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From Planting in the Spring to Abundant Harvest in the Fall / Yokoyama Kōshū - Hōjō Shunjū Zu
- Product ID
- Yokoyama Kōshū
A Japanese-style painter. In 1935, born in Tōkyō pref. A disciple of Horie Gyokuhō, master of tiger paintings. Specialized in flowers & birds paintings and animal paintings. Member of the Tōyō Bijutsu-kai.
- 690mm x 1900mm
- Roller End Material
- Material of the Work
- JPY 75,000
- Stock Condition
- In stock
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The painting, “Agricultural Life in Four Seasons”, depicts a year of farmers working in the changing seasons. It is said that sericulture and farming scenes were first drawn in China and then introduced to Japan, where the concept of four seasons and annual events were added, making it a popular subject for painting.
In this work, a Japanese painter, Yokoyama Kōshū, richly depicts the process of rice cultivation, from the making of nursery stock in the spring to rice planting, harvesting in the fall, and the collection of annual tribute.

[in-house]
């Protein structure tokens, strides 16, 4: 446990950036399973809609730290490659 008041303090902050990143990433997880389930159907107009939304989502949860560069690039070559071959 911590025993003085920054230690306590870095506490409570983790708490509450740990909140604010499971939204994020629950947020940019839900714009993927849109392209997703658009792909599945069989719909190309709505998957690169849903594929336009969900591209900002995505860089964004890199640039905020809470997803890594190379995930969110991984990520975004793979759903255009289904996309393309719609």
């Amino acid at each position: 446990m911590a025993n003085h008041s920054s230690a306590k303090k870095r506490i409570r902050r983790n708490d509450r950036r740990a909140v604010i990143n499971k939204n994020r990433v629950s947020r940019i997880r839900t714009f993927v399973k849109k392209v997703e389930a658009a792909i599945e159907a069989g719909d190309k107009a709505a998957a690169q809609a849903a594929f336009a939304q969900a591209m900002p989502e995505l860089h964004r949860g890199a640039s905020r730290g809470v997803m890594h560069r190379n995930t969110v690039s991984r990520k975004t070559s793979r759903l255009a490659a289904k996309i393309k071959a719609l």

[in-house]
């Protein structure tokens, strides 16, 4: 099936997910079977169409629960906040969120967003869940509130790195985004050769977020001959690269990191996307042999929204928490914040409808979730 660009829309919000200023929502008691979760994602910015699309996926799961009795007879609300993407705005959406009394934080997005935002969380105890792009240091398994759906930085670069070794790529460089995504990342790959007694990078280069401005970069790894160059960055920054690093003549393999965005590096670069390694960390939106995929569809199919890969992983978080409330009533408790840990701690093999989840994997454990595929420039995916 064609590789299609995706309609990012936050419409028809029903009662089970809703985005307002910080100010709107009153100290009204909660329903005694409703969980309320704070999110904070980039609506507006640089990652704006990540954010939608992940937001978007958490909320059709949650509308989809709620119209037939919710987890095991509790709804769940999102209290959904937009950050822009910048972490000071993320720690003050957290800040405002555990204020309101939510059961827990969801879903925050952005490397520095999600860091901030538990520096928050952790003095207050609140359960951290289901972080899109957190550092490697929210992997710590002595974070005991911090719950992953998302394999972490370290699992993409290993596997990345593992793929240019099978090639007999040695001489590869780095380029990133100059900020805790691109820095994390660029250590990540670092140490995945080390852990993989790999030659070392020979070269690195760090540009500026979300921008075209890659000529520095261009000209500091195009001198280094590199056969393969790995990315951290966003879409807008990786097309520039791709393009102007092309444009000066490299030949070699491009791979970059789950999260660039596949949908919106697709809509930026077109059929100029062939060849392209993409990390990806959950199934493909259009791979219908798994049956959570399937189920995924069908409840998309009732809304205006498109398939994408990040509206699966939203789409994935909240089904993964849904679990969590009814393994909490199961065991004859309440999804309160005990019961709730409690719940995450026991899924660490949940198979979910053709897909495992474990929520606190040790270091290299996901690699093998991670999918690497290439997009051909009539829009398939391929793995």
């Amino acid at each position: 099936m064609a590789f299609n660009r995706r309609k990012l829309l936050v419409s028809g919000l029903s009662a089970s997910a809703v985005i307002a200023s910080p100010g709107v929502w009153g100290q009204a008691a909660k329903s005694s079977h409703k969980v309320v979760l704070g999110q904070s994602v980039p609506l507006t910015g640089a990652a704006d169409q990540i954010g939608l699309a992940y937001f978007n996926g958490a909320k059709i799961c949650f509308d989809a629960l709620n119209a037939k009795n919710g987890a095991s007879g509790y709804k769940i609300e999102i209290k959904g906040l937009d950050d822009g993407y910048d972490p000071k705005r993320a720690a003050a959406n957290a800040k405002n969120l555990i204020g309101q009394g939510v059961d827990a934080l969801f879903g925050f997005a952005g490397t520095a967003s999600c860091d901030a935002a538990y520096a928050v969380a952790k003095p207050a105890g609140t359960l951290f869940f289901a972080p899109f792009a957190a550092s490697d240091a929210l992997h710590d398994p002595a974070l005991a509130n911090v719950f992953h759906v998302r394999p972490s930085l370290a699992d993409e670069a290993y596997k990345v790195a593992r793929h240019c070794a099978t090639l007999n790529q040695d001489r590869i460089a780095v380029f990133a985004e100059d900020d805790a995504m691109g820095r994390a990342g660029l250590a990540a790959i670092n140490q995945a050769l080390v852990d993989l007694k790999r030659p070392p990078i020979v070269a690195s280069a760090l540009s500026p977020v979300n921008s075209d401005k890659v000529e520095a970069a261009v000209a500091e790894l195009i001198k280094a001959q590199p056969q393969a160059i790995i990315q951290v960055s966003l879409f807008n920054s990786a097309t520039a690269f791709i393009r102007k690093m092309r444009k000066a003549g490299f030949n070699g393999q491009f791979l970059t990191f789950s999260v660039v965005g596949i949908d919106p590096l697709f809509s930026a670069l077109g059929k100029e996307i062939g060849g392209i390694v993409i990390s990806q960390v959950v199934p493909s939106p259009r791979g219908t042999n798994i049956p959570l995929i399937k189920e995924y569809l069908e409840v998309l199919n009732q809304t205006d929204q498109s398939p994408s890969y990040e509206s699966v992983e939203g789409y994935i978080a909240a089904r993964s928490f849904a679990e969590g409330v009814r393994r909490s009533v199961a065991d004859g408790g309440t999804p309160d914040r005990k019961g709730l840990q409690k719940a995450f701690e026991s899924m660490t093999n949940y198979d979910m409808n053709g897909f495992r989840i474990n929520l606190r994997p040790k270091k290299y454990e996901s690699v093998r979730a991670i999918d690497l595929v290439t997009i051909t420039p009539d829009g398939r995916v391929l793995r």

In the early spring, fertilizer is applied to the rice fields and the soil is reclaimed (this process is called Taokoshi in Japanese). Later farmers tend to make their seedlings. They make rice plant nursery stock and sow seed rice in water.
In early summer, they bring seedlings from the nursery and plant them in the watered rice fields.
During the summer months, they work on weeding and filling the fields with water.
In the fall, they harvest the crop. After the harvested rice is dried, the rice in the husk is removed from its stalk with Senbakoki, a comb-shaped hand thresher. Then, a rice pounder is used to dehull rice. Even after this process, the brown rice and chaff are mixed together. Therefore, Tōmi, a winnowing machine is used to separate the brown rice. After that, farmers further sort the brown rice using another huller, Mangoku Tōshi, and finally, they pack the brown rice into bales and pay as annual tribute.
This work, which depicts in detail the traditional flow of rice cultivation in Japan, is a rare work that also serves as a documentary painting.